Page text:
1. There were passages that reminded me perhaps too much of Massillon.
2. I walked home with Calhoun, who said that the principles which I had avowed were just and noble.
3. Other men are lenses through which we read our own minds.
4. In one of those celestial days when heaven and earth meet and adorn each other, it seems a pity that we can only spend it once.
5. One of the maidens presented a silver cup, containing a rich mixture of wine and spice, which Rowena tasted.
6. No man is reason or illumination, or that essence we were looking for.
7. In the moment when he ceases to help us as a cause, he begins to help us more as an effect.
8. Socrates took away all ignominy from the place, which could not be a prison whilst he was there.
9. This is perhaps the reason why we so seldom hear ghosts except in our long-established Dutch settlements.
10. From the moment you lose sight of the land you have left, all is vacancy.
11. Nature waited tranquilly for the hour to be struck when man should arrive.
377. The adverb clause takes the place of an adverb in modifying a verb, a verbal, an adjective, or an adverb. The student has met with many adverb clauses in his study of the subjunctive mood and of subordinate conjunctions; but they require careful study, and will be given in detail, with examples.
378. Adverb clauses are of the following kinds:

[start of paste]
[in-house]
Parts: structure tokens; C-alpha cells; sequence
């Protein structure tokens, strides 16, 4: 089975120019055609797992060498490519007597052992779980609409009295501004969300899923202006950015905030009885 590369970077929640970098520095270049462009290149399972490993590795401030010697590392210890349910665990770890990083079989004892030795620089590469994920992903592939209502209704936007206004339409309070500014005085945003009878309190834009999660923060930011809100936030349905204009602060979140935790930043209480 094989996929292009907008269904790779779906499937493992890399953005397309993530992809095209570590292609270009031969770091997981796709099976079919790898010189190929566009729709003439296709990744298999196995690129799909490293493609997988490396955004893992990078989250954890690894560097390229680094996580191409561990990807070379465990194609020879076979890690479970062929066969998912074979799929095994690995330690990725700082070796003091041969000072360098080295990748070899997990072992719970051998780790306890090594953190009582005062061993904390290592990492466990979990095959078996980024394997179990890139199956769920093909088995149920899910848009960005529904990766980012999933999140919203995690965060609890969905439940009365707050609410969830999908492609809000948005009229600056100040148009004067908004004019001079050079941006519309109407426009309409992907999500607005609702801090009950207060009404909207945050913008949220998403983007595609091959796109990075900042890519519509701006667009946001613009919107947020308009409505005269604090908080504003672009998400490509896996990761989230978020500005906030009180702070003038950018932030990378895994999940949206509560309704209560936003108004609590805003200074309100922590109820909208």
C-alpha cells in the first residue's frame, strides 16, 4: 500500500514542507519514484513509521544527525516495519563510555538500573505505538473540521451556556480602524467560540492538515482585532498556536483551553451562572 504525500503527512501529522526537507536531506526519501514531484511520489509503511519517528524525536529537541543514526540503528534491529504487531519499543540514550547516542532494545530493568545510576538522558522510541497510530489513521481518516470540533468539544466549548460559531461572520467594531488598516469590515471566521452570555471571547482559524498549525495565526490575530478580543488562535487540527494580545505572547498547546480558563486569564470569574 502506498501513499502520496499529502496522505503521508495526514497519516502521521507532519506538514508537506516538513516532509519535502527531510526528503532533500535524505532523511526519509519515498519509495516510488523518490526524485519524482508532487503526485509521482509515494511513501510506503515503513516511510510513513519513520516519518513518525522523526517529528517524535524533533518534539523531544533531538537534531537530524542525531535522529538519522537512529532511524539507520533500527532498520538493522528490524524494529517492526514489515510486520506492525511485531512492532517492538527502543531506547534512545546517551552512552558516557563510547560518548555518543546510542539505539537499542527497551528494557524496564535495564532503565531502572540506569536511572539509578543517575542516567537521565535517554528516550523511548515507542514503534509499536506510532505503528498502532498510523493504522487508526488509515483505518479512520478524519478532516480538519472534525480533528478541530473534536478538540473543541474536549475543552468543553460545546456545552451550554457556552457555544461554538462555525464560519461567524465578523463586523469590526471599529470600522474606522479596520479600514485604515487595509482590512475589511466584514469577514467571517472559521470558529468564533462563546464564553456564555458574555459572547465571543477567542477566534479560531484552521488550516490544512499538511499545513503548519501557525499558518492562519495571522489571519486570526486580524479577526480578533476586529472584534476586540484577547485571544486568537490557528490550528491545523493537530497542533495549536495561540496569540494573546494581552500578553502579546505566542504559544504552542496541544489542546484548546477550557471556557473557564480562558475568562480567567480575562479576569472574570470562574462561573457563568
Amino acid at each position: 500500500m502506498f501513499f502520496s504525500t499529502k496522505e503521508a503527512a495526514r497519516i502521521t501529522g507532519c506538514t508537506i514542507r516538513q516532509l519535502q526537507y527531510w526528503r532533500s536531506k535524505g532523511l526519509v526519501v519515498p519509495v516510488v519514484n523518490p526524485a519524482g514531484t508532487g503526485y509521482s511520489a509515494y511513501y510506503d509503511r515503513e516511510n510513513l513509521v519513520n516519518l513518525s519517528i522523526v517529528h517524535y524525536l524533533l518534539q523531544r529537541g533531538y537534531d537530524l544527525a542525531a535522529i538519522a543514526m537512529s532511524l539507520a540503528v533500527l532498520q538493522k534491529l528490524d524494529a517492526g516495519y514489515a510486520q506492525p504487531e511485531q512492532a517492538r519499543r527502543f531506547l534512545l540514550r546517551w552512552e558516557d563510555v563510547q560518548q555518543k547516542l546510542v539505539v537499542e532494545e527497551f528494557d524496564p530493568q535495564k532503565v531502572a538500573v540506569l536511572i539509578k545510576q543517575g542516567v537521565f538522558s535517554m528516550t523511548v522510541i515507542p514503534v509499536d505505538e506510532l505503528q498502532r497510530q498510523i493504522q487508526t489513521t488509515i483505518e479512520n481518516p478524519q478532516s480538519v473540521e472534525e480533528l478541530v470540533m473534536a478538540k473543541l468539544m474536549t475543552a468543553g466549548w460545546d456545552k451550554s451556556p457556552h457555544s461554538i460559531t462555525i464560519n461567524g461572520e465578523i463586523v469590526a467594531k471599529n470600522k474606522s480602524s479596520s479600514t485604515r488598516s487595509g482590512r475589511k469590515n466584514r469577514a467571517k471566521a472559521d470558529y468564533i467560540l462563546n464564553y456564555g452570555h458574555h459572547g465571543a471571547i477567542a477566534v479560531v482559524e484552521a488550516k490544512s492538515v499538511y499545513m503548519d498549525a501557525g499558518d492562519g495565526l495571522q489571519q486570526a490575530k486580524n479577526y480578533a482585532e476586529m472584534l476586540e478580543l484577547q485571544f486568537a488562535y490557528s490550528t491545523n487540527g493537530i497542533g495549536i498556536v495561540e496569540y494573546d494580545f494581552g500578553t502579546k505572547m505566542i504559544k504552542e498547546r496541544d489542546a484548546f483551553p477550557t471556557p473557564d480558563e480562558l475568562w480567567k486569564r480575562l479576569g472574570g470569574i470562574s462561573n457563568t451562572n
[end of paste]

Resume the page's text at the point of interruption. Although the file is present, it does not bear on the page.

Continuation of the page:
(1) TIME: "As we go, the milestones are grave-stones;" "He had gone but a little way before he espied a foul fiend coming;" "When he was come up to Christian, he beheld him with a disdainful countenance."These mean no matter how good, no matter what remains, etc.
(2) PLACE: "Wherever the sentiment of right comes in, it takes precedence of everything else;" "He went several times to England, where he does not seem to have attracted any attention."
(3) REASON, or CAUSE: "His English editor lays no stress on his discoveries, since he was too great to care to be original;" "I give you joy that truth is altogether wholesome."
(4) MANNER: "The knowledge of the past is valuable only as it leads us to form just calculations with respect to the future;" "After leaving the whole party under the table, he goes away as if nothing had happened."
(5) DEGREE, or COMPARISON: "They all become wiser than they were;" "The right conclusion is, that we should try, so far as we can, to make up our shortcomings;" "Master Simon was in as chirping a humor as a grasshopper filled with dew [is];" "The broader their education is, the wider is the horizon of their thought." The first clause in the last sentence is dependent, expressing the degree in which the horizon, etc., is wider.
(6) PURPOSE: "Nature took us in hand, shaping our actions, so that we might not be ended untimely by too gross disobedience."
(7) RESULT, or CONSEQUENCE: "He wrote on the scale of the mind itself, so that all things have symmetry in his tablet;" "The window was so far superior to every other in the church, that the vanquished artist killed himself from mortification."
(8) CONDITION: "If we tire of the saints, Shakespeare is our city of refuge;" "Who cares for that, so thou gain aught wider and nobler?" "You can die grandly, and as goddesses would die were goddesses mortal."
(9) CONCESSION, introduced by indefinite relatives, adverbs, and adverbial conjunctions,- whoever, whatever, however, etc.: "But still, however good she may be as a witness, Joanna is better;" "Whatever there may remain of illiberal in discussion, there is always something illiberal in the severer aspects of study."
Exercise.Pick out the adverbial clauses in the following sentences; tell what kind each is, and what it modifies:-